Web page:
available:

■ OCV

■ DCV

■ OMCV

■ DMCV

Finally, the following

custom Characteristic

container are available:

■ CUSTOM1

■ CUSTOM2

■ CUSTOM3

■ CUSTOM4

■ CUSTOM5

■ CUSTOM6

■ CUSTOM7

■ CUSTOM8

■ CUSTOM9

■ CUSTOM10


48 ■ Character Templates Hero Designer 6th Edition

NCM or NCM40) should match the XMLID of

the appropriate NCM OPTION specified in the

MAINAPP section. The value is the maximum

value before the Normal Characteristic Maxima

cost multiplier kicks in.

In addition, Characteristic containers can

include Adders and Modifiers, although these will

only be used when the Characteristic is purchased

as a Power.

An example of modifying Characteristic

definitions and adding new Characteristics appears

in the “Creating Extension Templates” section on

page 50.

SKILLS SECTION

The SKILLS section defines the Skills available

for characters built with the template.

In addition to the common subcontainers

listed on page 45, Skills use a subcontainer called

CHARACTERISTIC_CHOICE. This subcontainer

specifies on what Characteristic a Skill is based.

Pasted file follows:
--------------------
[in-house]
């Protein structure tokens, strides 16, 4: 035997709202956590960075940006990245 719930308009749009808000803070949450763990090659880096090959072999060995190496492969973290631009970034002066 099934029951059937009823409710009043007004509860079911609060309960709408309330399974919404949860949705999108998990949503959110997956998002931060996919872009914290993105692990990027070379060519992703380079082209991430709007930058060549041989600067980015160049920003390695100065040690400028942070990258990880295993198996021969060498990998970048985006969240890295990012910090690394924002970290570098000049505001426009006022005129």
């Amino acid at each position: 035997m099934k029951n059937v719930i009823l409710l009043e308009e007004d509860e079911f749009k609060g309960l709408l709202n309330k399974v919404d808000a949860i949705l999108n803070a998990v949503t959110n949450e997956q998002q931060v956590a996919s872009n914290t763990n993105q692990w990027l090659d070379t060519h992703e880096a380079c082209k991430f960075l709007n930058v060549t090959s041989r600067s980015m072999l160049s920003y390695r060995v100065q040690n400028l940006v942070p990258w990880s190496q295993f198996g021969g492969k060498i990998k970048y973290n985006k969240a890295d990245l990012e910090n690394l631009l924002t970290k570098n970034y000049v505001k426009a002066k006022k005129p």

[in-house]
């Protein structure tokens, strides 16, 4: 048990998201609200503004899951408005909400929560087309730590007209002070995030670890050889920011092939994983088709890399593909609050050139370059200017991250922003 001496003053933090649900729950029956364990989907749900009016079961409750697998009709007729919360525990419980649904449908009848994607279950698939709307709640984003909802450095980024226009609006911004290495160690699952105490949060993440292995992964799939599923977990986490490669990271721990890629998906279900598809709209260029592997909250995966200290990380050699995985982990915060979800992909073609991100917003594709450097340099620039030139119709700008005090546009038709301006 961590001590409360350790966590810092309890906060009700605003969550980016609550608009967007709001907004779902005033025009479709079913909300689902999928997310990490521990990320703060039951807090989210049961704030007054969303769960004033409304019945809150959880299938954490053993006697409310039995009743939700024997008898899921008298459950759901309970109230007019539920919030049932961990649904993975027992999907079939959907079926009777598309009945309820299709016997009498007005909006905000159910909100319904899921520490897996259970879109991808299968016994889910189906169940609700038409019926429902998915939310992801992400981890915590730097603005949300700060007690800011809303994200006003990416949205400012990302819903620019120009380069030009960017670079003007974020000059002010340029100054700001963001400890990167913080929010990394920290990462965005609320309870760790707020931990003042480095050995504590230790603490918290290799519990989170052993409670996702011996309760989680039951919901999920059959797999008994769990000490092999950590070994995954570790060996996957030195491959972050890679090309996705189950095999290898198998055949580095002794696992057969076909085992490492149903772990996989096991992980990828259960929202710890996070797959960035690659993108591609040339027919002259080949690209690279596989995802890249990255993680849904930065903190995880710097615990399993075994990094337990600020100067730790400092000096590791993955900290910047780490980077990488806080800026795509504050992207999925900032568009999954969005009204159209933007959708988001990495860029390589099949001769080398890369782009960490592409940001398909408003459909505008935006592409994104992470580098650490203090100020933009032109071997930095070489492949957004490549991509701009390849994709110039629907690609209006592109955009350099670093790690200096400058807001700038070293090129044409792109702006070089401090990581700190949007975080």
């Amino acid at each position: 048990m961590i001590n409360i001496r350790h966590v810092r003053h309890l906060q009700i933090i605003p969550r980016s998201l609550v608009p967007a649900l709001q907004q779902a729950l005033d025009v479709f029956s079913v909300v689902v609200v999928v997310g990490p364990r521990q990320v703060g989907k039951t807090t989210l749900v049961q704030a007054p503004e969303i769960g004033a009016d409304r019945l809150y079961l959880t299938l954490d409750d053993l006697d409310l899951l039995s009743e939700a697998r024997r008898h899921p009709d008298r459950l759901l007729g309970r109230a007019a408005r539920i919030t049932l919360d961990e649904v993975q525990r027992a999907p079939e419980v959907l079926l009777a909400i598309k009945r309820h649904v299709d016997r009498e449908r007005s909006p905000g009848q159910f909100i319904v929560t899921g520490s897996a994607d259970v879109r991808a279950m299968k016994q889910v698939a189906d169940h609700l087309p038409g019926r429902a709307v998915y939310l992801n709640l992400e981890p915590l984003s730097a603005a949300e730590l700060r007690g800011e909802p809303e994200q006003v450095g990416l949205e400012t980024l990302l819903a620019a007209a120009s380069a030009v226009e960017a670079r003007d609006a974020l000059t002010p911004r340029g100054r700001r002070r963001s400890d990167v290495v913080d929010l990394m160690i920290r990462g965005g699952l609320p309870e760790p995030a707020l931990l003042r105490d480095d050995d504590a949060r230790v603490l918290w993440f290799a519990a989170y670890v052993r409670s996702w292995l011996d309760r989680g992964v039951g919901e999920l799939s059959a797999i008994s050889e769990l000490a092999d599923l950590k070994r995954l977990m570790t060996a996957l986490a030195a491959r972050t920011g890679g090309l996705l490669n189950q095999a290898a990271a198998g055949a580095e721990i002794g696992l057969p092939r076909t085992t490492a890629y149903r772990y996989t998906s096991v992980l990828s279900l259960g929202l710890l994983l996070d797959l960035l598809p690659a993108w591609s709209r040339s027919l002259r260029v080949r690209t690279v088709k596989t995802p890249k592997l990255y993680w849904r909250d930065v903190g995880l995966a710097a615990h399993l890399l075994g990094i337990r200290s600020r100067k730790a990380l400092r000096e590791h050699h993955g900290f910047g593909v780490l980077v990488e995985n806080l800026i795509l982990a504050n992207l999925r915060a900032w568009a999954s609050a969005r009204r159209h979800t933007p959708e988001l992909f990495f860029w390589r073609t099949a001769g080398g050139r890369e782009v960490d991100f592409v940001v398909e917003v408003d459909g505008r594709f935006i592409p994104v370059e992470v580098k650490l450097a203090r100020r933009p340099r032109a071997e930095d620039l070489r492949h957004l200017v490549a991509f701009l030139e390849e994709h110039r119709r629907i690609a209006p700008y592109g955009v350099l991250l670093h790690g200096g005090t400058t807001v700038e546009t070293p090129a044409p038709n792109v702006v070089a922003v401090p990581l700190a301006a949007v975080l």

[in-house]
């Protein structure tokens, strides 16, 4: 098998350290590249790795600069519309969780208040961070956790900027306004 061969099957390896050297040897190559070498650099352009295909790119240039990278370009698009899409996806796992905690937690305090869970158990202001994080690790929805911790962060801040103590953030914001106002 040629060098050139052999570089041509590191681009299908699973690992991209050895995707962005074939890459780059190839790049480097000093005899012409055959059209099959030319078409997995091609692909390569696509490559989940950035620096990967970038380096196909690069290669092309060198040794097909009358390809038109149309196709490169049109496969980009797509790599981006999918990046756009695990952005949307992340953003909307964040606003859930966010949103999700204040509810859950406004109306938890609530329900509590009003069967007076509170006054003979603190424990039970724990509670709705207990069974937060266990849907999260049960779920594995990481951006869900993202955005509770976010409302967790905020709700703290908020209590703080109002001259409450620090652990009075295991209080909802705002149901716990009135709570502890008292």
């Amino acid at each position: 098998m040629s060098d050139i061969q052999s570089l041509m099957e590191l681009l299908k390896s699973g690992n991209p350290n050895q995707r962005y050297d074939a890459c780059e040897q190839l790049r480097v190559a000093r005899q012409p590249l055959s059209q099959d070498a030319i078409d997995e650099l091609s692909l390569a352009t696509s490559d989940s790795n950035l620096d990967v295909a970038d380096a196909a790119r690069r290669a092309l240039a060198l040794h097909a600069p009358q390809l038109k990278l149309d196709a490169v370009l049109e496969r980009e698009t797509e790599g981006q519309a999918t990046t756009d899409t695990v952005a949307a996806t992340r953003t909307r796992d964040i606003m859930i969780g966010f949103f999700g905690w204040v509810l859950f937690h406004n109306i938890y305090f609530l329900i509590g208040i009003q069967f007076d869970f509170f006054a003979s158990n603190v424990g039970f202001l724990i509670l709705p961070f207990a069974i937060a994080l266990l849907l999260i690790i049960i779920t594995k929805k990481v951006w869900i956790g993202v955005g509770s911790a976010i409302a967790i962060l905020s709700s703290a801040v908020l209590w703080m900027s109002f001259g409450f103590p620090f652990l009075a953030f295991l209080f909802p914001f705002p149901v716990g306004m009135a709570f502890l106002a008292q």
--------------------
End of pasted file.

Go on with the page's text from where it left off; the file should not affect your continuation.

When multiple CHARACTERISTIC_CHOICE

subcontainers are present, users are presented with

a dropdown selection list, letting them choose

on which Characteristic to base the Skill. Each

CHARACTERISTIC_CHOICE subcontainer has a

single subcontainer of its own: ITEM.

ITEM can define the following values:

BASECOST, LVLCOST, LVLVAL, and

CHARACTERISTIC. The CHARACTERISTIC

value should match one of the Characteristics

defined in the template’s CHARACTERISTICS

section. Additionally, you may use the value

GENERAL to refer to the GENERAL_LEVEL

defined in the MAINAPP section.

As a general rule, you should not change

flat-cost Skills (that is, Skills that do not have a

LVLCOST, LVLVAL, and so forth defined) to levelbased

Skills or vice-versa. The safest way to edit

abilities in this section is to just change the values of

attributes that are already specified.

You can add Adders and Modifiers to any Skill.